Crime rates have generally dropped in the City of Santa Barbara, reported Santa Barbara Police Chief Lori Luhnow at Tuesday’s City Council meeting. There were 7,913 arrests in the city in 2017, of which 146 involved use of force. In the last year, there were 576 reported incidents of violent crime, with 35 and 13 percent decreases in rape and robbery, respectively. Property crime dropped by 19 percent. However, aggravated assault incidents shot up 20 percent.
Councilmember Jason Dominguez quizzed Luhnow over a 34 percent drop in citations, asking whether it had to do with less crime or a change in protocol. “We have been on a hamster wheel, writing citations that didn’t have an impact,” Luhnow told the council. “We have stepped back. We’re using more comprehensive approaches and long-term problem solving.” Some long-term solutions, Lt. Dan McGrew told the council, include an approach “to warn and educate” before giving citations to people committing low-level offenses, like skateboarders or smokers who “refuse to comply with authorities.”
The Thomas Fire proved to be a challenge for first responders within the department. Chaplains logged 400 hours as they aided family assistance centers and delivered notifications to families of the deceased. Personnel personally affected by the fire received $30,000 in funding from the S.B. Police Foundation, including one-on-one counseling and family support.
Use of force was also a topic of contention during the beginning of the City Council meeting, as Scott Ruskamp of Equity for Santa Barbara called for the police department to implement use-of-force policy changes. The organization had presented a written draft with updated language to the Police Department in June, Ruskamp said, but no policy changes have been put into effect since.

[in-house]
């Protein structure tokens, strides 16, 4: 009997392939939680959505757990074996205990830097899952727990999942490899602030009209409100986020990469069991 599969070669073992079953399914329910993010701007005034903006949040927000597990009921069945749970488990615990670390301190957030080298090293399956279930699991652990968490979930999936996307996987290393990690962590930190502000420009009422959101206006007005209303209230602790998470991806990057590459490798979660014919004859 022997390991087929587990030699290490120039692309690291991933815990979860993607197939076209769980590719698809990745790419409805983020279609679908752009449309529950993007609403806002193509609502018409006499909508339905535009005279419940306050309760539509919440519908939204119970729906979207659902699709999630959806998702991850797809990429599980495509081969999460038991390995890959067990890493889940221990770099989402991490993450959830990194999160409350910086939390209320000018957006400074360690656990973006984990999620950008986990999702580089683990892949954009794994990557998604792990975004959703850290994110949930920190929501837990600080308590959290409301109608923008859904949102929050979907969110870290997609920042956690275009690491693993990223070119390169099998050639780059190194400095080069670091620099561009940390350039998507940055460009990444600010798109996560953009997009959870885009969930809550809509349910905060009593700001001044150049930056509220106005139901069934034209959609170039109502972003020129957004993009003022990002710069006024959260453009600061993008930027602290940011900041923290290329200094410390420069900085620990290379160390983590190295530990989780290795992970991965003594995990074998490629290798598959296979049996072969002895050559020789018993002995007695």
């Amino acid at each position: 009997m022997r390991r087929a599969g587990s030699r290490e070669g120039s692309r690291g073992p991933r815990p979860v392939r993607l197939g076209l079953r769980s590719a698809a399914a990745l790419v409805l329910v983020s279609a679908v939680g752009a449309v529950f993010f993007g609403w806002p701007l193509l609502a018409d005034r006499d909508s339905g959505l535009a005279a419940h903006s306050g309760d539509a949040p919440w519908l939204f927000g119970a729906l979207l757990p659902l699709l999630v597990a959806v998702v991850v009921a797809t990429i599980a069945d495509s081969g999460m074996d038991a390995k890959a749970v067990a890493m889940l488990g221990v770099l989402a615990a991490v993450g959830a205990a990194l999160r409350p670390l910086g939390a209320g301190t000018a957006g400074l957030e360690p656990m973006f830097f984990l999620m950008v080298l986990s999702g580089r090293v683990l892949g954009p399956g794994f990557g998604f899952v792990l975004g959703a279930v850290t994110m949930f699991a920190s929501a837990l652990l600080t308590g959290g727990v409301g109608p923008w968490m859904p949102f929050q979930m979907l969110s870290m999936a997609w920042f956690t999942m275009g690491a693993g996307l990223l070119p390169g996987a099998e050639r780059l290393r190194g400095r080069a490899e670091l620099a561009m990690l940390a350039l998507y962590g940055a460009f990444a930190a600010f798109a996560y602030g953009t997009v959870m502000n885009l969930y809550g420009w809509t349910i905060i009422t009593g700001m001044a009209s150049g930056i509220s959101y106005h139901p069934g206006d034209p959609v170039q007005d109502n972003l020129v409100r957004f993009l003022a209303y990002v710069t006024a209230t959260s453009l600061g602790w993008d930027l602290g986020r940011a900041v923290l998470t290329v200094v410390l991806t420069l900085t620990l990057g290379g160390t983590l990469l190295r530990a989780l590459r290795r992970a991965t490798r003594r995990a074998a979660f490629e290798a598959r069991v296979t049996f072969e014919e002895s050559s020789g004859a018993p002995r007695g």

Luhnow addressed the use-of-force policy in her update, calling the plans “a de-escalation model” that include both the department’s philosophy and making proper assessments. She called Ruskamp’s recommendations “basic” and part of a “standard,” saying that the department has been working on a top-down strategy and dialogue to encourage internal changes.
“Our police culture is everything when it comes down to use of force,” Luhnow said. “What’s most important to me is that we have a police department that’s committed to treating people fairly.” There is no full-time training, she said, but an internal committee work group is in the process of addressing the issues. The department said that feedback on the department’s policy can be submitted at email@example.com.
Editor’s Note: Lt. Dan McGrew’s first name was corrected on April 16.